Construction of four temporary meeting rooms for MPs in a federal building next to Parliament Hill in Ottawa cost over $24 million, CBC News has learned.
The rooms are being used for Commons committee meetings while other buildings on the Hill get a $5-billion, long-term restoration.
The House of Commons classifies the four $6-million rooms as "interim," meaning they may have to be renovated again for other uses after the committees move back to their original locations.
Kevin Gaudet, head of the Canadian Taxpayers' Federation, called the pricetag of the meeting rooms "crazy — you could build a whole new building for that."
Gaudet wondered how the government could spend that much public money to provide MPs with a room, tables, chairs and translation services for their meetings.
"I think the ordinary taxpayers will be disappointed the government has taken its eye off another spending file," Gaudet said.
Plans for new Parliament building
The CBC has also learned that plans to construct a new Parliament building, cancelled five years ago, have been resurrected by the Conservative government.
The scheme to erect a new building on the Hill to house some senators and Commons committee rooms was axed by Paul Martin's Liberal government in 2005 after projected costs hit $325 million, an increase of almost 60 per cent in three years.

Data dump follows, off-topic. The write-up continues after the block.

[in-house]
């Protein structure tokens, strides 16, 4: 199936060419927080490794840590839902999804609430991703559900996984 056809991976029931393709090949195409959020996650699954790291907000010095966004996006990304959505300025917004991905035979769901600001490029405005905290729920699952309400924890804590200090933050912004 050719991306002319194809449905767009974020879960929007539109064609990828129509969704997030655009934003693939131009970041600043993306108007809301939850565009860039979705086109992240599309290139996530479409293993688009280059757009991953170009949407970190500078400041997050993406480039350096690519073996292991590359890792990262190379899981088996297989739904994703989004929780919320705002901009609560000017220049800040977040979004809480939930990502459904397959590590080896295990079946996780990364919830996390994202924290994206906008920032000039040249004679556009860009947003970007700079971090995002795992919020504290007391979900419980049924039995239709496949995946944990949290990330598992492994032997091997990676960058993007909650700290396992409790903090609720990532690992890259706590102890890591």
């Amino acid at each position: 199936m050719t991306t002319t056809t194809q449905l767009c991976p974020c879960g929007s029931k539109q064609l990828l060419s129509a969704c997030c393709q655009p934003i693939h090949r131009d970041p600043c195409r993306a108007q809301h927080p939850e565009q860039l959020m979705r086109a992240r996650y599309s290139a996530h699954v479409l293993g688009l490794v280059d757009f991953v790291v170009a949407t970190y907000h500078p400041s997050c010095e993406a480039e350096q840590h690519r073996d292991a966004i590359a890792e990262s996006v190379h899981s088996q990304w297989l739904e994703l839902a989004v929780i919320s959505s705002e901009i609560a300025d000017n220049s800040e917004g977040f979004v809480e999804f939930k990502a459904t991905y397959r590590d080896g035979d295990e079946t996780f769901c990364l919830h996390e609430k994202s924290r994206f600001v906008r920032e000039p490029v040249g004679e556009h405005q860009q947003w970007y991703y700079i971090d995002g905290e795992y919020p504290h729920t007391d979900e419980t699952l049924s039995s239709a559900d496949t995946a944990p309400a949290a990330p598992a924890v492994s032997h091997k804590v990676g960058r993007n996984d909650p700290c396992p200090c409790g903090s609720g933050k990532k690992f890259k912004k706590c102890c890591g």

Senior government officials say internal discussions about constructing a new building are no longer about whether it will happen, but how soon.
Meanwhile, architects are working on plans to construct a new home for the daily Commons proceedings once renovations begin on the existing chamber sometime after 2013.
All of this has turned the Hill into a massive exercise in musical offices as parliamentarians are shifted into temporary quarters while their own digs are getting a facelift. The four new committee meeting rooms are part of that process, constructed in a small building that used to house the Museum of Contemporary Photography.
Current restoration work on the Hill is focused on the West Block, which houses 50 MPs, seven committee rooms and the food production facility for the Hill.
Projected restoration costs for that one building are now over $1 billion, an increase of $349 million since 2005. The costs of creating alternative accommodations during West Block renovations have already passed $100 million.
The costs, including the $24 million for meeting rooms, are all part of the massive restoration project at the Hill, which was originally projected to cost $465 million in 1995 but has risen to over $5 billion .
Moving rooms 'instrumental': public works
Nathalie Betote Akwa, spokesperson for the federal Department of Public Works, said moving four committee rooms from the West Block to a building just off the Hill was "instrumental" in the process.
The site, she said, was "a perfect fit as the building was unoccupied, close to Parliament Hill and its layout easily converted from the functions of the former museum."
The government spent just over $3 million on the building after the museum shut down and $21 million more up to completion this past August.
Auditor General Sheila Fraser recently reviewed the overall Hill restoration. Among other findings, Fraser reported the planning process was overrun with too many departments, agencies — and politicians.
"For example, the Senate found that the space allocated to committee rooms and senators' offices was inadequate and did not meet its standards.
"The House of Commons indicated a need to build a new facility to house committee rooms that meet its standards. It also identified a need for additional space for members' offices."